The position of a judge at the European Court of Human Rights is one of the most sought-after functions in the European judicial space. The persuasiveness, quality and legitimacy of judicial decisions often depend on the individuals who occupy judicial positions. Respective interest groups therefore often attempt to shape the processes for selecting judges at either the national or international levels. The process of nominating and electing judges to the European Court of Human Rights is therefore essential to ensure the appearance of their perceived and actual independence and impartiality. The national nomination processes of judges to the European Court of Human Rights is therefore in most Central and Eastern European countries highly prestigious and thus often politicised and riddled with several obstacles.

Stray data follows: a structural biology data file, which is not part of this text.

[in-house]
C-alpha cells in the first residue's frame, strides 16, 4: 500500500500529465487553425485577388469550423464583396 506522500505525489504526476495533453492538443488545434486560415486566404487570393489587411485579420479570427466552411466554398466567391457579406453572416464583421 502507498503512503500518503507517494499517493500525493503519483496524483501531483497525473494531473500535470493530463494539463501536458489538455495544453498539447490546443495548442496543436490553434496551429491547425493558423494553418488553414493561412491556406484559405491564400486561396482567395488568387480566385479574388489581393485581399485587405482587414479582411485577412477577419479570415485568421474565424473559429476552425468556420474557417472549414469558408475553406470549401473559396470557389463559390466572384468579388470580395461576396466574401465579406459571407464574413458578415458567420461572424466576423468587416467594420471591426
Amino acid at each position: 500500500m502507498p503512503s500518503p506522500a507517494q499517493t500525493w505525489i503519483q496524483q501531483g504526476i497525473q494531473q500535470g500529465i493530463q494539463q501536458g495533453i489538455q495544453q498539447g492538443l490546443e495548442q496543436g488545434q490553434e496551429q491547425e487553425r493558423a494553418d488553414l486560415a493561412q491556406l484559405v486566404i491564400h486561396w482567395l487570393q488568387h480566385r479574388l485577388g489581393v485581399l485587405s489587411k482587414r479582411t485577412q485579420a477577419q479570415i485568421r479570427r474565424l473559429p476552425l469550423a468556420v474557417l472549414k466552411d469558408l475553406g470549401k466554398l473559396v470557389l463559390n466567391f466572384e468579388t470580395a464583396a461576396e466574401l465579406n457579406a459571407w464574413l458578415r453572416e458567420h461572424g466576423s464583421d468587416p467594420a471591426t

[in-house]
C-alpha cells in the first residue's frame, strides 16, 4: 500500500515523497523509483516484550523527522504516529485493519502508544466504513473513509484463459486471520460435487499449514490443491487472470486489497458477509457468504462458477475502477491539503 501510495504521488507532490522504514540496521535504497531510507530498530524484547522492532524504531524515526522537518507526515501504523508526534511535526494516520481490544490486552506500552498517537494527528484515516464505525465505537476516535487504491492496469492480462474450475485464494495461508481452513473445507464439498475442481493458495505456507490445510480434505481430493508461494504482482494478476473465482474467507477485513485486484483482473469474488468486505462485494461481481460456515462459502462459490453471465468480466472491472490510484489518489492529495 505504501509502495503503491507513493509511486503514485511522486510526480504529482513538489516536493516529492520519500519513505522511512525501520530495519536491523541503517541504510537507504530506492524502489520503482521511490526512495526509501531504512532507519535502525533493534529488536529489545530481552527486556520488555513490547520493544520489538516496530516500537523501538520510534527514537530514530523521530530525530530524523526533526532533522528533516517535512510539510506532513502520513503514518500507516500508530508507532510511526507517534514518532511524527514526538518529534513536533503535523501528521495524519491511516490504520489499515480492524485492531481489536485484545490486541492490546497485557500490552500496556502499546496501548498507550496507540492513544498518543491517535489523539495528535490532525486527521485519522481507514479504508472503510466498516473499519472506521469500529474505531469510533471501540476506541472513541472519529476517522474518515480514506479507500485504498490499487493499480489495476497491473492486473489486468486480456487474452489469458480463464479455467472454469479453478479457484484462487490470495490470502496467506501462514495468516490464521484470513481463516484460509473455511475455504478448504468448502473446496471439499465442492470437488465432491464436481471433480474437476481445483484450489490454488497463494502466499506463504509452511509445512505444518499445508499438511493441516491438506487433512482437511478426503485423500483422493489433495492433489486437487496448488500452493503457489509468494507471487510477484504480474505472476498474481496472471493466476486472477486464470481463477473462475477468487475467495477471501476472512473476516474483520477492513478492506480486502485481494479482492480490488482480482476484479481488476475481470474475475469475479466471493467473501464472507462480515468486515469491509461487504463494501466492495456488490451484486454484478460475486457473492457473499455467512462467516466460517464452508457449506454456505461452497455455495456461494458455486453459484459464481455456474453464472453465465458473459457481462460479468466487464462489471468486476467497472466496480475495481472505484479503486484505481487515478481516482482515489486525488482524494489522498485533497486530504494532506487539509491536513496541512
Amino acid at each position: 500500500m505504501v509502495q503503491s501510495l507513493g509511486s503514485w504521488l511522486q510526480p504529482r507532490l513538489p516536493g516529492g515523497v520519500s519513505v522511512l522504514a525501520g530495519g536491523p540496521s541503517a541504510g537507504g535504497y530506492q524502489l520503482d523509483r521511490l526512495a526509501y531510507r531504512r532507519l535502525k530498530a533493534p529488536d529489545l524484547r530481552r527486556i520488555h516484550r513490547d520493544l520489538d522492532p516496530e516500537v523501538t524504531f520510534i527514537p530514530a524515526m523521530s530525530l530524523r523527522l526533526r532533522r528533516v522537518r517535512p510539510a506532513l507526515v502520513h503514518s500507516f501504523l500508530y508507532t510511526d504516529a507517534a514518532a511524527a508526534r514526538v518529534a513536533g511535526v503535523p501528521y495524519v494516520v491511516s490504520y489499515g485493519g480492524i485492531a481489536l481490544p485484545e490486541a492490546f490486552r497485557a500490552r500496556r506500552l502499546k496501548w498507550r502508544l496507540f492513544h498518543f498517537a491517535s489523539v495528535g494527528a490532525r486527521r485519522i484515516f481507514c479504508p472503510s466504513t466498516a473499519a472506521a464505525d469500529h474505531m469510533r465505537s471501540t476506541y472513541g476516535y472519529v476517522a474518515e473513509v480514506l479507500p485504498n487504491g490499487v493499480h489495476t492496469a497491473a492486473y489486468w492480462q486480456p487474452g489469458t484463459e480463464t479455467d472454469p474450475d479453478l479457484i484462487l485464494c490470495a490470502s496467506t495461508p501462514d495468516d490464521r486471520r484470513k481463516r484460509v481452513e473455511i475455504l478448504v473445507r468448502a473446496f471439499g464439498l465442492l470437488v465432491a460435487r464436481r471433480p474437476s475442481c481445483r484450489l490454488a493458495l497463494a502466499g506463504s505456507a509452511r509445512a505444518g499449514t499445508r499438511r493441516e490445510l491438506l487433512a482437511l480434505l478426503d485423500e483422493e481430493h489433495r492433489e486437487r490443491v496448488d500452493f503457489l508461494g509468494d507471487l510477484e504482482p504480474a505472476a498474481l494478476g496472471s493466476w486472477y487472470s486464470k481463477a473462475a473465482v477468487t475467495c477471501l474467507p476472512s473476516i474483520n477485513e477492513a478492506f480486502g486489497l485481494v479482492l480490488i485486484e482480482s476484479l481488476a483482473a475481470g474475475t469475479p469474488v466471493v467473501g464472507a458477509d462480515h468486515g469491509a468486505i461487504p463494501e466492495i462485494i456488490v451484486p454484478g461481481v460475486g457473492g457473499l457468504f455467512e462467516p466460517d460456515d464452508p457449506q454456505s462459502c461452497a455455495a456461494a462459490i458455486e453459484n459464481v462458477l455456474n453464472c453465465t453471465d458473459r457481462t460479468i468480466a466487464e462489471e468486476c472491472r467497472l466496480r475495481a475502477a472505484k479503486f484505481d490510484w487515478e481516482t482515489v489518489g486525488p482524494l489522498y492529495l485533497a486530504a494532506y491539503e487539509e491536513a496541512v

The first paragraph of Article 21 of the European Convention on Human Rights and Fundamental Freedoms provides that “the judges shall be of high moral character and must either possess the qualifications required for appointment to high judicial office or be jurisconsults of recognised competence”. National criteria vary from state to state and may ask the candidates to demonstrate “professional reputation of the field of human rights and fundamental freedoms” and “high moral character, impartiality and integrity.” However, such legal concepts are quite open to subjective interpretation. In this way, it seems best to also assess a candidate’s competence based on their ex ante work. This is in line with the Parliamentary Assembly of the Council of Europe’s Resolution 1726 (2010) which requires “that national selection procedures must be rigorous, fair and transparent in order to enhance the quality, efficacy and authority of the Court” (para. 7) ...Zum vollständigen Artikel